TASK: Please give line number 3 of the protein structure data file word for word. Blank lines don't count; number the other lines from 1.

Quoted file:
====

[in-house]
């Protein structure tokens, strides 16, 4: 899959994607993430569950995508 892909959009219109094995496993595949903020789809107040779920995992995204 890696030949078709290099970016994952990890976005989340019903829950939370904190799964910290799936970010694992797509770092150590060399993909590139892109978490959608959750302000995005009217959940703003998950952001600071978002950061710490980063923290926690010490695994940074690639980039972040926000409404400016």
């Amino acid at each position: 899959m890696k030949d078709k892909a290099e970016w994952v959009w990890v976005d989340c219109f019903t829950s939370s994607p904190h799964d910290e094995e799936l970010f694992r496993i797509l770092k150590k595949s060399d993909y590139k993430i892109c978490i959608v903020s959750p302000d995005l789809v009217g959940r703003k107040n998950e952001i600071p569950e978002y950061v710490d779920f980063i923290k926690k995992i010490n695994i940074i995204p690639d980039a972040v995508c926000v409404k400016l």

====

């Amino acid at each position: 899959m890696k030949d078709k892909a290099e970016w994952v959009w990890v976005d989340c219109f019903t829950s939370s994607p904190h799964d910290e094995e799936l970010f694992r496993i797509l770092k150590k595949s060399d993909y590139k993430i892109c978490i959608v903020s959750p302000d995005l789809v009217g959940r703003k107040n998950e952001i600071p569950e978002y950061v710490d779920f980063i923290k926690k995992i010490n695994i940074i995204p690639d980039a972040v995508c926000v409404k400016l």